Ford when found after being hurt was about sixty or seventy feet from the furnace doors where Delaney and I were at work; from where Ford was at when found when hurt it was about 120 feet to the river. The blow pipe from the tram mill and the chain belt to run off slabs were between the river and where Ford was hurt. All under the blow pipe is filled in with sawdust. Just before Ford was found hurt, White came over to the furnace where Delaney and I were at work. There was a man there with us. He said he was a brakeman, and that he was going to go to Galveston. We were talking. The man said he was from Ohio. As I had lived in Ohio, I was talking about that State. White sat down, perhaps four or five minutes, and listened to us talk, when he asked me to make him a cigarette. I said, "All right; wait until I fill up this fire door," which I did, and then I rolled up the cigarette for him; and when he lighted it, and started back over to his furnace, Mr. Delaney asked him where Ford was. White replied, "He asked me to fire for him awhile; that he wanted to take a little sleep." Delaney says, "White, you go wake him up; this is no place for men to go to sleep; they are paid to work and not to sleep." White said, "All right. I will go back and fire up this time, and I will promise you that I will not fire for him any more." White went to his furnace, and took his fork and filled up one of the fire doors, then stuck his fork down by the furnace door and called Ford. He called him two or three times; then he climbed up on a pile of shavings and sawdust that was between where he was at and where Ford was found, and called again two or three times, when I heard him call to Mr. Delancy, and say, "Run here! Run here, everybody!" saying, "Somebody has knocked Ford in the head." Delaney, this stranger at our furnace, and myself ran over to where Ford was. When we got there I found Ford crawling around, with blood all over him. When I examined, I found that he had two large gashes in his head, on the front part of the head. I went up and waked Mr. Bob Campbell, the engineer. When he got there we sent White after a doctor. The doctor got there, I suppose, about half-past 2 o'clock. When the doctor got there, we hitched up the cart and carried Ford over to Mr. Caswell's drug store.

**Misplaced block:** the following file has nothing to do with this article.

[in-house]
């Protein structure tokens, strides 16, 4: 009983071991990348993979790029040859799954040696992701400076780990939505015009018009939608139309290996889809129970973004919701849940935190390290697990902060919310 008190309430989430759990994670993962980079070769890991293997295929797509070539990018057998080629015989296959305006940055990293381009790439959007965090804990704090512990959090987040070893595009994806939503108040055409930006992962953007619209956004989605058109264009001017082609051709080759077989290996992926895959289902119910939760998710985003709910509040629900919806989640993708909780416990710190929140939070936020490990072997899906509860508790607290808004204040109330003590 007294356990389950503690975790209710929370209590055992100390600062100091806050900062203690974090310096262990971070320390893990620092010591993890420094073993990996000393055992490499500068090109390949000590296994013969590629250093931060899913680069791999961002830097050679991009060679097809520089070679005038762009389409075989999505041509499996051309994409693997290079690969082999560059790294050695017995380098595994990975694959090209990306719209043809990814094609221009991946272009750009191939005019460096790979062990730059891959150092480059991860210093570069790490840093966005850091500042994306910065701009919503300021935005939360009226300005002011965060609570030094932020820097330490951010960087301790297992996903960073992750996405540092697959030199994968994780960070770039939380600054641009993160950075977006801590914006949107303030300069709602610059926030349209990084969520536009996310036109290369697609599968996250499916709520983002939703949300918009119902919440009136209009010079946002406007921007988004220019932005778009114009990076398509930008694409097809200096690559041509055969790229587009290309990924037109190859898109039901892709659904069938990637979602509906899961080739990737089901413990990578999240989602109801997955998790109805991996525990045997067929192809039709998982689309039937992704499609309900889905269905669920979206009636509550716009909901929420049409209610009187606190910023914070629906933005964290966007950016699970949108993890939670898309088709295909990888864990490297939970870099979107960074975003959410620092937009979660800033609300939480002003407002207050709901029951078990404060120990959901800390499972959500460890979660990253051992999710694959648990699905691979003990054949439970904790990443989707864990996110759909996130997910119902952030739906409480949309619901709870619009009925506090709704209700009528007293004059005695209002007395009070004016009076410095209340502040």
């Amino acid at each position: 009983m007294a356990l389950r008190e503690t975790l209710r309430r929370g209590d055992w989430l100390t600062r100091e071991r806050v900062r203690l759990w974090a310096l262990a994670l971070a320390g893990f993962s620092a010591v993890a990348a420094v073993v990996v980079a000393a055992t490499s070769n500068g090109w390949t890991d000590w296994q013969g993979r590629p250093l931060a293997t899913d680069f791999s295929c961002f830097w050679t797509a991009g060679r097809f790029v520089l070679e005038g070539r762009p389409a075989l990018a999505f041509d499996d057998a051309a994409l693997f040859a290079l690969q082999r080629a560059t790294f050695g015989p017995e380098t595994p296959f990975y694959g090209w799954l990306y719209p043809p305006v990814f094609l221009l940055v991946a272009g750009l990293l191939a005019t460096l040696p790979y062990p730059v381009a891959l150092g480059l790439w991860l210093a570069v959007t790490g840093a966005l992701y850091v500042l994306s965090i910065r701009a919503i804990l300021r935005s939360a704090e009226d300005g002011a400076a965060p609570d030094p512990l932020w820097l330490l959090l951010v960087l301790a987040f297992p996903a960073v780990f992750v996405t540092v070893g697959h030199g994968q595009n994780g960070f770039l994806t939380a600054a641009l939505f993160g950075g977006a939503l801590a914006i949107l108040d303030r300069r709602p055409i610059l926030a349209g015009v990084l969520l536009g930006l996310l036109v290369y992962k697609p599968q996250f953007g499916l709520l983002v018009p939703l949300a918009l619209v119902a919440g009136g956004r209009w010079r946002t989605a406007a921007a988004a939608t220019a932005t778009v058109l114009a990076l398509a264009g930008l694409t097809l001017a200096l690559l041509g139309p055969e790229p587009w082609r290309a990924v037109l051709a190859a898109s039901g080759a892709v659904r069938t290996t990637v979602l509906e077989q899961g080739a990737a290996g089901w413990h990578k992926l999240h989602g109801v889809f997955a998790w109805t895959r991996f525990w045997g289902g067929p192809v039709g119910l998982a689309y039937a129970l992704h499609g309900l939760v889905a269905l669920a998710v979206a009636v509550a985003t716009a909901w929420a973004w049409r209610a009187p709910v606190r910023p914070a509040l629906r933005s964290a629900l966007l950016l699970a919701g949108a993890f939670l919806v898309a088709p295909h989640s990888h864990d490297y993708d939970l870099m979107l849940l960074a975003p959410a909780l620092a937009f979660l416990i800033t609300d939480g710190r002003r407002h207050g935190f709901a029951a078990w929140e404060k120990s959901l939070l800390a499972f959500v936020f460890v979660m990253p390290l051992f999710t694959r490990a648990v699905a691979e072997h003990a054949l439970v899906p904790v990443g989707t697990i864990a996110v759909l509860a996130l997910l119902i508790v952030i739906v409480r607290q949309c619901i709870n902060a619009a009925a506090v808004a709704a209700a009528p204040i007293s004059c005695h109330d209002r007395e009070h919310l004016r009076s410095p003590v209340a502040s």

Cross-examined: When White was over at my furnace, and got me to roll a cigarette for him, just before we found Ford hurt, I did not notice anything unusual about his appearance. I did not discover that he was in any way excited or agitated; but when I got over to Ford, where White found him hurt, he was very much excited and agitated, and all broke up. I saw White all the time after he left my furnace when I rolled the cigarette for him, until he called for us to run there, and I know he did not hit him, Ford, between the time I made the cigarette and the time he called us. I saw Bob Ford several times after he got hurt and before he died, and he appeared to be conscious when I saw him. He knew who I was. I asked him if he knew me, and he would say. "Yes, it is West-brook." I heard him make no statement as to who hit him. In going from where Ford was found to the river, one would have had to go out in front of my furnace, and I could have seen them; I did not see Jim White go to the river, or near it. I saw Bob Ford go up to where the witness Campbell worked, sometime about 12 o'clock on the night when Ford was hurt, and I saw him shortly afterwards come back downstairs from the engine room, and that was the last I saw of Ford before he was hurt.